The European Commission said refugee and migrant arrivals to Greece from nearby Turkey soared nine times higher in March compared to a year earlier with 15,457 people arriving by sea to Greek islands and overland on the countries’ northern border.
The Commission’s migration chief is veteran Greek politician Dimitris Avramopoulos from the major opposition New Democracy Conservatives, who has not forced European Union countries who closed their borders to refugees and migrants to honor pledges to help relieve Greece of an overload of 64,000.
That includes more than 15,000 on Greek islands sent there by human traffickers that Turkey lets operate during a suspended EU swap deal in which only a relative handful have been returned.
The refugees and migrants, hoping to reach more prosperous EU countries flee to Turkey to get away from war and strife in the Middle East or economic problems there and in Africa. Most of those in Greece are seeking asylum and being held in detention centers and camps that human rights groups said are not fit for them.
The EU said even the rising numbers are far below the hundreds of thousands or more than a million during the peak of the crisis in 2015, a year before the deal with Turkey, which was offered six billion euros ($7.09 billion), visa-free travel for its citizens and faster-track entry into the bloc it’s been seeking since 2005.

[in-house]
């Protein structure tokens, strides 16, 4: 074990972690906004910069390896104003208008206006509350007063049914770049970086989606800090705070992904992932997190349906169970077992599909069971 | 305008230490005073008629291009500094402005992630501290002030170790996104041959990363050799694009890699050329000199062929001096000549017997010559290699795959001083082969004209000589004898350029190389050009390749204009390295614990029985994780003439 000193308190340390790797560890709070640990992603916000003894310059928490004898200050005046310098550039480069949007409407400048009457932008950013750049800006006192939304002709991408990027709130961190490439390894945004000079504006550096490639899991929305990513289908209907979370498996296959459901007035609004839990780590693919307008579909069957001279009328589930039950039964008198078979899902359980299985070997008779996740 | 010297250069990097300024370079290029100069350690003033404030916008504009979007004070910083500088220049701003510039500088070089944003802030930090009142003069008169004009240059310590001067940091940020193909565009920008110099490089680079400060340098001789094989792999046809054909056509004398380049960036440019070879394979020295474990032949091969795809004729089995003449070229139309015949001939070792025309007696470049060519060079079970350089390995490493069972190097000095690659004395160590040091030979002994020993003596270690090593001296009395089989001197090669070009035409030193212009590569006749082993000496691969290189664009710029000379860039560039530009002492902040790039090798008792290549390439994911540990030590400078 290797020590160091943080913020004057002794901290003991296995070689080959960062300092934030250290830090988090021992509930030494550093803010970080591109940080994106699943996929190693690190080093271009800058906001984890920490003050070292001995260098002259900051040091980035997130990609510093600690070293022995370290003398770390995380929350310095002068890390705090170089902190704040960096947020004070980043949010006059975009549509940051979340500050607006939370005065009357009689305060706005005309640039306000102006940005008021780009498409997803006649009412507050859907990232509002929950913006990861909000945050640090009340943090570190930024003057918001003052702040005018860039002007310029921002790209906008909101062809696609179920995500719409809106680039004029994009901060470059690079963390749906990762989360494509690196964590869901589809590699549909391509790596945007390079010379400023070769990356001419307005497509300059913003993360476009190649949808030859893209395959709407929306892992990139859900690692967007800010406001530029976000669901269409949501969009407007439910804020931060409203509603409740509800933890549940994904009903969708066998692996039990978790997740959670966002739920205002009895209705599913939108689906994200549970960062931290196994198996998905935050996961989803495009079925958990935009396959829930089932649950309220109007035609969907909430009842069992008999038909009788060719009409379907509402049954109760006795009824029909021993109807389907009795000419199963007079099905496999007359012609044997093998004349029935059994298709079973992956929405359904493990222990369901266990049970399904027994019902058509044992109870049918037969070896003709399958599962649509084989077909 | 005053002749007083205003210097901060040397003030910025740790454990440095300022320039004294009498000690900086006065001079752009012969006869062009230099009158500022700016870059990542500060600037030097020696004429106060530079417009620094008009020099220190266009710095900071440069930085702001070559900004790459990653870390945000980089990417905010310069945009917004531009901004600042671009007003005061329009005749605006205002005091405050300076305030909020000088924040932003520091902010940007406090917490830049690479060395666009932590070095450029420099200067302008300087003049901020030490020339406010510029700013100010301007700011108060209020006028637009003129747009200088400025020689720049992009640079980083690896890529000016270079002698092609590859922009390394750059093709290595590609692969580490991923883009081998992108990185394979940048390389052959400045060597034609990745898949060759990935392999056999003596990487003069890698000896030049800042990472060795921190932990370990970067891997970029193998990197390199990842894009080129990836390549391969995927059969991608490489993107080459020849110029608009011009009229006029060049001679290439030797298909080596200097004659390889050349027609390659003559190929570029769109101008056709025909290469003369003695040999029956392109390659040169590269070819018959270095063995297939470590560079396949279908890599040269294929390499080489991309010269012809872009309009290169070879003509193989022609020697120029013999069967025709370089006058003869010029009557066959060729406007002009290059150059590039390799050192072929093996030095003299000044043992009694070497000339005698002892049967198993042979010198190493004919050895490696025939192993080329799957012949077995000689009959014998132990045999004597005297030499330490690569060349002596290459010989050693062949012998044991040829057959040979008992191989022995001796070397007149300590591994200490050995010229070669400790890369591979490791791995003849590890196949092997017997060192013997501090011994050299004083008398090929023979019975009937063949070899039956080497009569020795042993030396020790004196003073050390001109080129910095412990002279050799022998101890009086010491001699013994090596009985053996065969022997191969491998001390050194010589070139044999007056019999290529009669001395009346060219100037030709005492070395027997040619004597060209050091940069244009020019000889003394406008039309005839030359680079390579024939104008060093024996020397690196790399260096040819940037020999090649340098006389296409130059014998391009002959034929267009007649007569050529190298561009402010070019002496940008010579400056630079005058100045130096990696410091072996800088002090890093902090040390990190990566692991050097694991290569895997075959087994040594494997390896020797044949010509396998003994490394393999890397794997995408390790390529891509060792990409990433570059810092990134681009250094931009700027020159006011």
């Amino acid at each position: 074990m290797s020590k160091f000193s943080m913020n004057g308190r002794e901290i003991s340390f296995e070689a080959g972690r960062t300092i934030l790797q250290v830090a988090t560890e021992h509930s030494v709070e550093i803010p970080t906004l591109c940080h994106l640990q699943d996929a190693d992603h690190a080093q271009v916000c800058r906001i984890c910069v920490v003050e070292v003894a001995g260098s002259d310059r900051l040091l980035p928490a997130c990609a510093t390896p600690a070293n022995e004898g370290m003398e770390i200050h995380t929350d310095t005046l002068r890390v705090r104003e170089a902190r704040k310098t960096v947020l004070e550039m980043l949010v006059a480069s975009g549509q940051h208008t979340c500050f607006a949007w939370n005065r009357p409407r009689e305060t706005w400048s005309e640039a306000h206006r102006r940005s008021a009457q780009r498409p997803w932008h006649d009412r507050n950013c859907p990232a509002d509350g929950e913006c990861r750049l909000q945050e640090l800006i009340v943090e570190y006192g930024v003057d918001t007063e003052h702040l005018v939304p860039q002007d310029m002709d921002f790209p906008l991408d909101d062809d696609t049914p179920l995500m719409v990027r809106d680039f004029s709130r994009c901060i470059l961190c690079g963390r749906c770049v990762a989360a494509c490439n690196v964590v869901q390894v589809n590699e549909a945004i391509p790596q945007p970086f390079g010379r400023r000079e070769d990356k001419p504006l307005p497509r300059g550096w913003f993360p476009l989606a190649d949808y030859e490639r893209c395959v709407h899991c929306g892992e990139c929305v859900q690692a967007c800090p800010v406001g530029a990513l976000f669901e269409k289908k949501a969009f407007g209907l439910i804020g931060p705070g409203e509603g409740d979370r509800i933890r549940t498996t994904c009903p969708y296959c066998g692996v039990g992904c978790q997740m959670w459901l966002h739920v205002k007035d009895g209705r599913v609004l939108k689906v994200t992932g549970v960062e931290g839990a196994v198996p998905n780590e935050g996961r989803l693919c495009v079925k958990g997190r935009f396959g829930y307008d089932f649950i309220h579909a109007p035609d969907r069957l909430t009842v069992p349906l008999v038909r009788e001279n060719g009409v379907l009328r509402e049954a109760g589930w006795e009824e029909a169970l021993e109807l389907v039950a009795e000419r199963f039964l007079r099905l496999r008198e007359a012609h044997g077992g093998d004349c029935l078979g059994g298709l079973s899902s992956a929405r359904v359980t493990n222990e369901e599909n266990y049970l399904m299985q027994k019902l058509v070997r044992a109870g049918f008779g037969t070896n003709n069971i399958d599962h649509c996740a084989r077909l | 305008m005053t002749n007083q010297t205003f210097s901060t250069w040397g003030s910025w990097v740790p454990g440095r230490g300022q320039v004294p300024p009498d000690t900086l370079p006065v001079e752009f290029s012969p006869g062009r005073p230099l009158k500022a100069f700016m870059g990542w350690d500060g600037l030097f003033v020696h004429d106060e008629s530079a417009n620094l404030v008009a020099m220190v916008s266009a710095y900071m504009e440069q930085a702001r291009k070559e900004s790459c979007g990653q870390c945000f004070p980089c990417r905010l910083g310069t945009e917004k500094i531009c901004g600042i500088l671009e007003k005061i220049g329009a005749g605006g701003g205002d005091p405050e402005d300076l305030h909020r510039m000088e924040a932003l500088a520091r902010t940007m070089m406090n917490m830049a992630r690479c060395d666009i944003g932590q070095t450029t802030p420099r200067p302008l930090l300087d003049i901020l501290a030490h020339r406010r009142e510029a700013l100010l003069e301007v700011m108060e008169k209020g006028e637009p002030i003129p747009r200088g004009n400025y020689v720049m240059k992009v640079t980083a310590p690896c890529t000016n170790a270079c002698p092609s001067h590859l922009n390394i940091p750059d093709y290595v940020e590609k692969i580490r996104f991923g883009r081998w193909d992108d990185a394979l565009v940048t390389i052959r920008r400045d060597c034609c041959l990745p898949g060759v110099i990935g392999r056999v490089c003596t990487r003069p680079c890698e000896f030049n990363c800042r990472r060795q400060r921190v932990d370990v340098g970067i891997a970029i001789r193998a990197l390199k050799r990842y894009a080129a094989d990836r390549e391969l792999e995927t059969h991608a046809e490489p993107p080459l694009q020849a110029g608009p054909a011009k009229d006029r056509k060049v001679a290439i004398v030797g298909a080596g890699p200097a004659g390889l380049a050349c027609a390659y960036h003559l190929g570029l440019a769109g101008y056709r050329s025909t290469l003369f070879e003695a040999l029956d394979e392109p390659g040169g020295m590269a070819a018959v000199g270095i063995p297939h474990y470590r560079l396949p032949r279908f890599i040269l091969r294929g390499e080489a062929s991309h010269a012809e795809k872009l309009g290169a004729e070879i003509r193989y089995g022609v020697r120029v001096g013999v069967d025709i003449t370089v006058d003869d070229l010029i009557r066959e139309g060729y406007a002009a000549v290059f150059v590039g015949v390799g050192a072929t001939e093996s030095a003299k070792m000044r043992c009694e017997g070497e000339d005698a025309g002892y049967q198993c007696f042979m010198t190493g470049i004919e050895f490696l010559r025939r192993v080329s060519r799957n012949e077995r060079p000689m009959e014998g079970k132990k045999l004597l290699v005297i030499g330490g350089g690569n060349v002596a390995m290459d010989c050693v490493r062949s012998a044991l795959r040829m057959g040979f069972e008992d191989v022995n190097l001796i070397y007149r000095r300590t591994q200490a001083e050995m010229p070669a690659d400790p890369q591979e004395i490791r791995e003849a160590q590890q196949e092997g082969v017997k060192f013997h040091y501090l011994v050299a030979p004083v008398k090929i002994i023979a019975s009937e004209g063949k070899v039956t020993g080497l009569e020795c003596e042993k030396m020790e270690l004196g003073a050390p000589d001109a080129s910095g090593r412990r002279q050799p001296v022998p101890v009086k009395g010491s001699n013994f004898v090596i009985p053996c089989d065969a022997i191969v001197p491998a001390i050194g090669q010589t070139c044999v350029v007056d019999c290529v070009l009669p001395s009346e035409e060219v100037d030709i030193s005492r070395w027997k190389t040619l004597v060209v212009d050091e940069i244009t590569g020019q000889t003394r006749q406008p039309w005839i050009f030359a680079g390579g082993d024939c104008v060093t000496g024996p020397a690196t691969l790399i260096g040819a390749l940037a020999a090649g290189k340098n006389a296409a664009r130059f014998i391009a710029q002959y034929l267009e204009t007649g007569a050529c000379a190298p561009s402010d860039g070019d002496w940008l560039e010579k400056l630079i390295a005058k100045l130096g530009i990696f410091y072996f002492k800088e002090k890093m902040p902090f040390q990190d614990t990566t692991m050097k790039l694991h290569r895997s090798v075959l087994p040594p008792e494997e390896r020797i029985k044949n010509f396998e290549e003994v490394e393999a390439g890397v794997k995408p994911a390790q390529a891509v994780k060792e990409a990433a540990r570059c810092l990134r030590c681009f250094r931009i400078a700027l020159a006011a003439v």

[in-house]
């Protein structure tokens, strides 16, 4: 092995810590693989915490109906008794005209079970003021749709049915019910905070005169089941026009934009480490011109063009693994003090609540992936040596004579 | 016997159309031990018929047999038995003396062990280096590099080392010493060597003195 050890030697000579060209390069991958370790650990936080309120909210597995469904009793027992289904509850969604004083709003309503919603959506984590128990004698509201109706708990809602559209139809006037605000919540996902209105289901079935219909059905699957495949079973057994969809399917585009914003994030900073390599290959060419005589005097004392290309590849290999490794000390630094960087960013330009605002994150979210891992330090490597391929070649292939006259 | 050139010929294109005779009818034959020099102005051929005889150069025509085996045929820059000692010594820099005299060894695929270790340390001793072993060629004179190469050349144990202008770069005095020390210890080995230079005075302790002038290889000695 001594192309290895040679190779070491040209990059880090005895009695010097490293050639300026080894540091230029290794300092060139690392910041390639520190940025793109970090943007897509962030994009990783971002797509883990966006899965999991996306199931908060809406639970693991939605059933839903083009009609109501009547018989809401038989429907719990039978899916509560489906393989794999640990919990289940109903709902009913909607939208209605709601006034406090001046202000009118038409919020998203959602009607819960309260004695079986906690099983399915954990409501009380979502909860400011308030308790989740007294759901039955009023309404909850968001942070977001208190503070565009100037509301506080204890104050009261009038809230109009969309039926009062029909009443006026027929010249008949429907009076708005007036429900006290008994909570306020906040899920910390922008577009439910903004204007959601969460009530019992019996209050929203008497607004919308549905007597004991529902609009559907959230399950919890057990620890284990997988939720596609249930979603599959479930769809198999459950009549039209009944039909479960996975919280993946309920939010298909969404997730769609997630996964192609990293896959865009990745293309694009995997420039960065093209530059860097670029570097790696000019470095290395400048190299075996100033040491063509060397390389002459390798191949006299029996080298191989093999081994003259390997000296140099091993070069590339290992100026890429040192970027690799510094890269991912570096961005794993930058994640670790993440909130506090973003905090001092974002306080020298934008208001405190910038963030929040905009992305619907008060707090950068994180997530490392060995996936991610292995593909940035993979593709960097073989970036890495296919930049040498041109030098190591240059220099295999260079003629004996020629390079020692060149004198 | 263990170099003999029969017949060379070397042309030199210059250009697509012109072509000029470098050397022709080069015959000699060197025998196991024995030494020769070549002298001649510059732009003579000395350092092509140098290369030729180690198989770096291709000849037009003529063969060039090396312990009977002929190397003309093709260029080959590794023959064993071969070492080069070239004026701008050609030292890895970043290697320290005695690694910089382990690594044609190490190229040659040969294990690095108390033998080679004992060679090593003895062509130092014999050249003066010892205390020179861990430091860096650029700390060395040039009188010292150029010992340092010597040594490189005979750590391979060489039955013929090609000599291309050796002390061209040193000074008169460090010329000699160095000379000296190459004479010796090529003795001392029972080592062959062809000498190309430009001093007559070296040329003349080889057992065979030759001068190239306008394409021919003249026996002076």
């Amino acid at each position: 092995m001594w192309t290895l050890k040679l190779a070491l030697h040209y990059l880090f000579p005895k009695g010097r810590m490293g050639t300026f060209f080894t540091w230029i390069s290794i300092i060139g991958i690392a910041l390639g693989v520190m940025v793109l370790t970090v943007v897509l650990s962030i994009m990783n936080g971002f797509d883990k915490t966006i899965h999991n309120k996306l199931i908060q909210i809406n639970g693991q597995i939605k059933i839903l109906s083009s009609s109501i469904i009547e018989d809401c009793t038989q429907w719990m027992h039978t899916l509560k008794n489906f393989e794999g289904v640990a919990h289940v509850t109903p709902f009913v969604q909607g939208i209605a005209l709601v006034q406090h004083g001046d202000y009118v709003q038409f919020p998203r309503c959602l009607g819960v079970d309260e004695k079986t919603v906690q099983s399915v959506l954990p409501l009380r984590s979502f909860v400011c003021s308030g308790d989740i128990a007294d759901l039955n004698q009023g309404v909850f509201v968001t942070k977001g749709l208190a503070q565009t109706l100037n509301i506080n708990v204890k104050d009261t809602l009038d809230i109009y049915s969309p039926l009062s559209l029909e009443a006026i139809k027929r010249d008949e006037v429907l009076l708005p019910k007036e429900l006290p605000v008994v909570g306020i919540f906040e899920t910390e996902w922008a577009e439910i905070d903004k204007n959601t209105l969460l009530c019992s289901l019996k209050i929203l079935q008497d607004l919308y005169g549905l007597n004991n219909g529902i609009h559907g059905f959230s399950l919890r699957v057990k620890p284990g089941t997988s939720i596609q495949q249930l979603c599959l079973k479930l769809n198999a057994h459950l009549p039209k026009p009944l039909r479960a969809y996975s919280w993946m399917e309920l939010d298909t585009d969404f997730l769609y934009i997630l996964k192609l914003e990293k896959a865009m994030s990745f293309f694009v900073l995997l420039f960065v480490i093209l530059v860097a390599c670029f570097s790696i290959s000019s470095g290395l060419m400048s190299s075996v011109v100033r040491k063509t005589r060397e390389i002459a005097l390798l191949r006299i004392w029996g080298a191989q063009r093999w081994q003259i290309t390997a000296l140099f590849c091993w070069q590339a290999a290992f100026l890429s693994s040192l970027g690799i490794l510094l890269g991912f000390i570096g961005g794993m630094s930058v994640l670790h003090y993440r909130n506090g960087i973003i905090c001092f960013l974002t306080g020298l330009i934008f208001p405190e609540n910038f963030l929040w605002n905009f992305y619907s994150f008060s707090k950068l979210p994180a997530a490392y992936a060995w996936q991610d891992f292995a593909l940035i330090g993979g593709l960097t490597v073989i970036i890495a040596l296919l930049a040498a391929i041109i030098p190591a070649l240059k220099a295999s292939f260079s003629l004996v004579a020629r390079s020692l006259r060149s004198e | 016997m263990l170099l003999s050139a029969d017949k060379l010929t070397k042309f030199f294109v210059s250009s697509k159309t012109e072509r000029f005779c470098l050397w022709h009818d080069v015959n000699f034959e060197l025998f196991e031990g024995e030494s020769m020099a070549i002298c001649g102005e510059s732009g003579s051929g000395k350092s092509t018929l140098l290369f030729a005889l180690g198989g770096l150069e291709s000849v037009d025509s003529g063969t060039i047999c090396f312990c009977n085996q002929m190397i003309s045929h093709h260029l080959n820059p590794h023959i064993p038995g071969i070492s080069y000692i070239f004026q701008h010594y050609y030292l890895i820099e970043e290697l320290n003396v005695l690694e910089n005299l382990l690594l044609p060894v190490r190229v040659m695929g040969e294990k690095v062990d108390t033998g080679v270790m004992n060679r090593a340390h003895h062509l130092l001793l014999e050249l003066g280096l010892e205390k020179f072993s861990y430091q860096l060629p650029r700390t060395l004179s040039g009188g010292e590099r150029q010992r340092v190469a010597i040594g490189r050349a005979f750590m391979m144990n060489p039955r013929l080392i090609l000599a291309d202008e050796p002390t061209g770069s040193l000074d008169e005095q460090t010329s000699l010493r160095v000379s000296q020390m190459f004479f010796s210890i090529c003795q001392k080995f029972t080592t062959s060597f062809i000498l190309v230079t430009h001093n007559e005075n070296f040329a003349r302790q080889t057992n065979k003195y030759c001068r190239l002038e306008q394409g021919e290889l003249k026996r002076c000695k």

Avramopoulos said progress on containing the refugee flow from both Turkey and places in Africa was satisfactory but that more money and personnel were needed without explaining why he hasn’t sent either or both and as violent incidents in the camps on the Greek islands are growing.
“In the last years, important progress has been made both within the EU and with our partner countries,” said Avramopoulos, adding, “However, the situation is still fragile and our work is far from over.”
“I call on member states to urgently send border guards and equipment for the European Border and Coast Guard operations,” he said, adding that the EU’s border agency Frontex now has only 1,500 border guards for all the routes refugees use, less than half what is needed to cover the area, including now along Greece’s borders with Albania and the Former Yugoslav Republic of Macedonia (FYROM).